The ride through the countryside was quite amazing. If you did not know, you would swear you were driving down a back road in Pennsylvania. The only visible difference were signs written in Cyrillic for little shops along the road. As the contours of Sarajevo came into focus, you could not miss the gaping, rubble-filled holes that were once buildings. I was not ready for the scenes of destruction that I was about to witness. I have hiked the hollow fields of Gettysburgh, read stories of the war in Vietnam, listened to stories from friends and colleagues that had served in Panama and Somalia, and watched the “100 Hour War” on CNN.
Who really witnesses the effect and the price a city pays years after the bombs stop falling? As you walk around the once beautiful city, five years after the signing of the Dayton Peace Accords ended the war, the physical, damage cannot be ignored. On April 5, 1992 Sarajevo, the capital of the Republic of Bosnia- Herzegovina, was attacked. The city lies in the valley of the Miljacka River and is surrounded by mountains. The 260 tanks and many other weapons placed on these mountains could destroy the city. On May 2, 1992 Serbs completely blockaded the city.
The parts of the city that could not be occupied by the Serbs were exposed to a barrage of shelling and artillery fire. Everyday the city was hit by some 4,000 shells. Targets included hospitals, schools, mosques, churches, synagogues, libraries, and museums. As you cross the last crest coming into the city, the first image you see is the Unis Skyscrapers. These two skyscrapers are of equal height and were built to symbolize the brotherhood and unity of Sarajevo. Before the war, citizens called the buildings by the names of two famous characters from Sarajevo jokes, Momo and Uzeir.
The names are of different national origin to show the multi-ethnic background of the city. The skyscrapers were continually hit by artillery fire because of their equal height to break apart the united spirit of the city. Both still stand like skeletons above the city. The progress of rebuilding is slow as only the first ten floors have been repaired. Fragments of concrete and glass still hang from iron pillars high above the street. The Grabavica Cemetery, which dates back to the 17th century, was used extensively by snipers. The cemetery offered clear fields of fire at civilians fleeing to the airport.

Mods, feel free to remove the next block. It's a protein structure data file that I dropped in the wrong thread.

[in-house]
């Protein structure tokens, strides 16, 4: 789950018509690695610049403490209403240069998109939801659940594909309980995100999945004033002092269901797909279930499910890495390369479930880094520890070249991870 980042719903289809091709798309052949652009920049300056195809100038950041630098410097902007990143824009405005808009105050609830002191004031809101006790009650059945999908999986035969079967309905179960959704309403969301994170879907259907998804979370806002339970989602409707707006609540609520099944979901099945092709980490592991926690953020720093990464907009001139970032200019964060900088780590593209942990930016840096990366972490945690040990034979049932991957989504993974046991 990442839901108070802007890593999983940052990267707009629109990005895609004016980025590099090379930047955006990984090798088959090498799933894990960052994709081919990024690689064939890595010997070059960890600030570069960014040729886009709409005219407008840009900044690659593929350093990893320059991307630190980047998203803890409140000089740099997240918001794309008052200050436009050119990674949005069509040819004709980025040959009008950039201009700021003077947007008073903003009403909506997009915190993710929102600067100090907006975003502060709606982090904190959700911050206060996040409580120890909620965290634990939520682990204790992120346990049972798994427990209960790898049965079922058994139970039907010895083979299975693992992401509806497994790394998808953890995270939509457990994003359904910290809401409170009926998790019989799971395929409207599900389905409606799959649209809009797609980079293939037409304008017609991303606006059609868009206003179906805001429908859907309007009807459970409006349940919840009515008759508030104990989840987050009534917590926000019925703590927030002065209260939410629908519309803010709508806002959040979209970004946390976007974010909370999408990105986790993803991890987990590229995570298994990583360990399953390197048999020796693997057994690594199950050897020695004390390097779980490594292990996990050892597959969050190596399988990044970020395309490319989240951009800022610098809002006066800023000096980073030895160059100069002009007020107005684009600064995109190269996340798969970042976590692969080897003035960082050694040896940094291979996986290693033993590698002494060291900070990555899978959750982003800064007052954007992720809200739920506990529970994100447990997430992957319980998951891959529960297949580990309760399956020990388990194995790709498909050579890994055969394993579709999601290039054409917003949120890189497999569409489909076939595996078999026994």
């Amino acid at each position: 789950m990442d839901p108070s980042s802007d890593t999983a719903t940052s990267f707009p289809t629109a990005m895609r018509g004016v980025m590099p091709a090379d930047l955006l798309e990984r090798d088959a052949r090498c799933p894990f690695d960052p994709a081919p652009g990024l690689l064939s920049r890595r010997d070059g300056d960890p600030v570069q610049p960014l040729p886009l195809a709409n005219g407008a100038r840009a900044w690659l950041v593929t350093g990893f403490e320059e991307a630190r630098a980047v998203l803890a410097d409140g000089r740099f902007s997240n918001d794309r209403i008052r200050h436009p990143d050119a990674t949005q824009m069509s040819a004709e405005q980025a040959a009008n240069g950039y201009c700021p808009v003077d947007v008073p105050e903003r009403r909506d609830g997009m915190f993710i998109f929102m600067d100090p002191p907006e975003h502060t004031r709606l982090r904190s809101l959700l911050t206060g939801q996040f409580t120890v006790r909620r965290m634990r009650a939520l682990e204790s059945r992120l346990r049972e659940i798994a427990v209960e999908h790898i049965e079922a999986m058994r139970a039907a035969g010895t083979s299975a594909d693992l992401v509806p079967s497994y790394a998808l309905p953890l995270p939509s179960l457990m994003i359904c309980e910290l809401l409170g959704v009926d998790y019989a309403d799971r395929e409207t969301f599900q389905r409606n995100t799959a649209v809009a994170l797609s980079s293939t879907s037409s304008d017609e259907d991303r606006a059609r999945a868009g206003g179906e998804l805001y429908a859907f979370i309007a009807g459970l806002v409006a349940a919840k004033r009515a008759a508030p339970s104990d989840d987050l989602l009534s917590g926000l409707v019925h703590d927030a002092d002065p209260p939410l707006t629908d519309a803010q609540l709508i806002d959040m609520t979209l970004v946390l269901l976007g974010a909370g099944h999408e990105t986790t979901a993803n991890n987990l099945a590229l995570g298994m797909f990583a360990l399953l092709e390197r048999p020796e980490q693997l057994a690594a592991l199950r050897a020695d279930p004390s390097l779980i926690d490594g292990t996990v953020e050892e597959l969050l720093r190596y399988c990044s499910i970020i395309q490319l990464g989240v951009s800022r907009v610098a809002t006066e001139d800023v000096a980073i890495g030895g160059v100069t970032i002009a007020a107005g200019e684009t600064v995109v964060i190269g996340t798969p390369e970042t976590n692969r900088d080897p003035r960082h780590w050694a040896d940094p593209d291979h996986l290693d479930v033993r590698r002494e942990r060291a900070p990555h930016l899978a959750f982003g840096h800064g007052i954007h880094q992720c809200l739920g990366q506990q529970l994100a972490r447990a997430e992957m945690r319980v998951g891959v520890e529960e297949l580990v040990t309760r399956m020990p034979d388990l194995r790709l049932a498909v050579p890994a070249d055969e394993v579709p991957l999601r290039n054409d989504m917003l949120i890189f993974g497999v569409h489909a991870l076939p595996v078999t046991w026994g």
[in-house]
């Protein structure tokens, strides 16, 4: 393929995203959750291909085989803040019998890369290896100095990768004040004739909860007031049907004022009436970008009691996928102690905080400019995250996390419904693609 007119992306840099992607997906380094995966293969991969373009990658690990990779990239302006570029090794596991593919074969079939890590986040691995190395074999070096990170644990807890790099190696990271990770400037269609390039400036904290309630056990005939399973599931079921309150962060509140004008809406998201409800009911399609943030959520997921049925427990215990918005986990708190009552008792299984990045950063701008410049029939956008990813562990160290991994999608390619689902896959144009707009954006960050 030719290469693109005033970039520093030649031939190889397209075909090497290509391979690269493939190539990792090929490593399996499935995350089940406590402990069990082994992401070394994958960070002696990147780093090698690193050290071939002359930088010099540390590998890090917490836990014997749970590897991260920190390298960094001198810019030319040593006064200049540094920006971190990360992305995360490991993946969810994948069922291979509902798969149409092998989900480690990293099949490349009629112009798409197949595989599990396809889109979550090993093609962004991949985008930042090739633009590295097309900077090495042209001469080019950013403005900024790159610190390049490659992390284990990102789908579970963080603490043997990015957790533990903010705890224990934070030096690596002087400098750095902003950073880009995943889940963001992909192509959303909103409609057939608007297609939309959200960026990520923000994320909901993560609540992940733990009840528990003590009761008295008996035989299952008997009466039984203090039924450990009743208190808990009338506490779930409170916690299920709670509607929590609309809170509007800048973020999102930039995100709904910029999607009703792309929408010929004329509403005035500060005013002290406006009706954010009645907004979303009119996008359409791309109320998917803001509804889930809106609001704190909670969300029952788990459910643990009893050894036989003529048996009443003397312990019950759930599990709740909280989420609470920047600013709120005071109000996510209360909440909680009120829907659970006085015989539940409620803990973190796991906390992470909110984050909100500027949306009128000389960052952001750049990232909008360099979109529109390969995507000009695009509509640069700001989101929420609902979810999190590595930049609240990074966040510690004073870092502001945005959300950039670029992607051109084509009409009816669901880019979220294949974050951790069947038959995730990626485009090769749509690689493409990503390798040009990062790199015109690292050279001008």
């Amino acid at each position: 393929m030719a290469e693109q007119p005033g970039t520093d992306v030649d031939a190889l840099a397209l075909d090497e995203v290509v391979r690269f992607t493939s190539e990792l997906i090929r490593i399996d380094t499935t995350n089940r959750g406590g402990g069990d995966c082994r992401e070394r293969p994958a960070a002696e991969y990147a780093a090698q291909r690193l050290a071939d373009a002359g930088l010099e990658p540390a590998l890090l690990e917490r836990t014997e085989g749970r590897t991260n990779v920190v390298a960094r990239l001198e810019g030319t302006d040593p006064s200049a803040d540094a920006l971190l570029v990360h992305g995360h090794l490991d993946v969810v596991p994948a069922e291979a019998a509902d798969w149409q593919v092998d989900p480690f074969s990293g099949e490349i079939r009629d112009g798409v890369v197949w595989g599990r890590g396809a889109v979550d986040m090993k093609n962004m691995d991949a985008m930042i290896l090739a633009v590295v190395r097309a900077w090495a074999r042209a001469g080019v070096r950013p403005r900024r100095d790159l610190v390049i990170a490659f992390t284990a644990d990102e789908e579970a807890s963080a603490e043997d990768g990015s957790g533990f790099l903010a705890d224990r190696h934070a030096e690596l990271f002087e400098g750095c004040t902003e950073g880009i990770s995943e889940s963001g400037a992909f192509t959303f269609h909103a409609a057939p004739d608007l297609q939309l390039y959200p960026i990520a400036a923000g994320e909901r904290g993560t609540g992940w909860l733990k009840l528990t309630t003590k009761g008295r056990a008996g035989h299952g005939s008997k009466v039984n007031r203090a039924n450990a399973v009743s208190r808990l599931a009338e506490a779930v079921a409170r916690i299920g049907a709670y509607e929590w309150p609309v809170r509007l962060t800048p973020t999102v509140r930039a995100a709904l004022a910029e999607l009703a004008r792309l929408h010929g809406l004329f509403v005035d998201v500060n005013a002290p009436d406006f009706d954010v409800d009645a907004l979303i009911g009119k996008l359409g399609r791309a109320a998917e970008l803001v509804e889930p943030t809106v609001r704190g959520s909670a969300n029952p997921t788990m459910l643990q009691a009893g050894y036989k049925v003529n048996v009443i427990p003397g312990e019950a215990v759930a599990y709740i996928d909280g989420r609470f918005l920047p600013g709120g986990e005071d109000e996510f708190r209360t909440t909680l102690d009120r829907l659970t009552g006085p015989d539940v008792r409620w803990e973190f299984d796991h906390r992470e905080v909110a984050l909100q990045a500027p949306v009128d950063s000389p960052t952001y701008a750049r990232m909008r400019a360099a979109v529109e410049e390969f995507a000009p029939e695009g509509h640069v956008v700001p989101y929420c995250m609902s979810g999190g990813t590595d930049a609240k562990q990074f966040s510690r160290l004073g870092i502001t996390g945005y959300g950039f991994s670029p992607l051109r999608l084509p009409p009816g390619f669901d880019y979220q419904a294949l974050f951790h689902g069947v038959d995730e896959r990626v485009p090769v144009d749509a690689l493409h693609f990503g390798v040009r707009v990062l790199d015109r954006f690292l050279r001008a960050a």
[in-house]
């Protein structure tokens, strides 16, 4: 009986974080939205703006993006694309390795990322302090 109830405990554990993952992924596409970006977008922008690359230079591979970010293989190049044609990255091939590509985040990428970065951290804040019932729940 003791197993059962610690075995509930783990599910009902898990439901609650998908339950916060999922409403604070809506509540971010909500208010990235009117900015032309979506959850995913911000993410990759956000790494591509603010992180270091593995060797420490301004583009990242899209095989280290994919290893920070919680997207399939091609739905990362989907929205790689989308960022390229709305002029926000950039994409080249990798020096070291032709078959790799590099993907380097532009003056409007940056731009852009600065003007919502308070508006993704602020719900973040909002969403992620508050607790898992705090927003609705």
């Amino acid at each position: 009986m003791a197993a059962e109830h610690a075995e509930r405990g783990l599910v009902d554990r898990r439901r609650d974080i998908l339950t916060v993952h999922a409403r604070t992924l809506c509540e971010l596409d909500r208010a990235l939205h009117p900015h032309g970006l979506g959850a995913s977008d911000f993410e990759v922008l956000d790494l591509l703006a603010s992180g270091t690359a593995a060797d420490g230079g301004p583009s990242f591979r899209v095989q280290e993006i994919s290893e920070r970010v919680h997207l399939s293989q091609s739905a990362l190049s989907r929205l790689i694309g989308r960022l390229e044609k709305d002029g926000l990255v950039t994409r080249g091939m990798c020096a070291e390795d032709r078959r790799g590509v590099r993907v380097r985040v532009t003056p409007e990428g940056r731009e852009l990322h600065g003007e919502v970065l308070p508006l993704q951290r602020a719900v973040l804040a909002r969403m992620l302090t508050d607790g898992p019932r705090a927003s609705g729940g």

The place exchanged hands between Serbs and Bosnians throughout the war. The Jewish Memorial Chapel in the cemetery received quite extensive damage. There is a large gaping hole in the roof and wall in the back of the chapel. Shards of stained glass are scattered all around. Scorched walls are evidence of the explosions from the artillery rounds fired at it. The desecration of the final resting-place of many was visible. Old tombstones were dug-up to fortify artillery positions for the besiegers or were damaged beyond repair from bullet holes.
The most astonishing place on my trip to Sarajevo was the Olympic village built for the 1984 Winter Olympics. Zetra Sports Hall, the place of the closing ceremony, was completely destroyed. Although rebuilt, there is still evidence of damage received by repeated attacks from the hillsides. The lands that once had many tennis courts, soccer fields, and baseball diamonds is now scattered with thousands of graves from the siege of the city. Buildings that held the participants of the games are now occupied by hundreds of families that have been displaced from the war. Scaffolding is everywhere as the city repairs from the war.
Craters in the streets show the impact of shells. Filled with red plastic and called “Sarajevo roses,” they serve as a reminder of the dead. Ricochets of bullets are on almost every building. The Bosnian capitol-city of about 350,000 people is still recovering from the siege. It is quite amazing how life goes on in the city as if to say “what war”. As I was leaving the city, I could not help to think what if this happened in any number of American cities. What kind of change would occur to our everyday life? You might say, “that could never happen here” or “our nation is too strong”.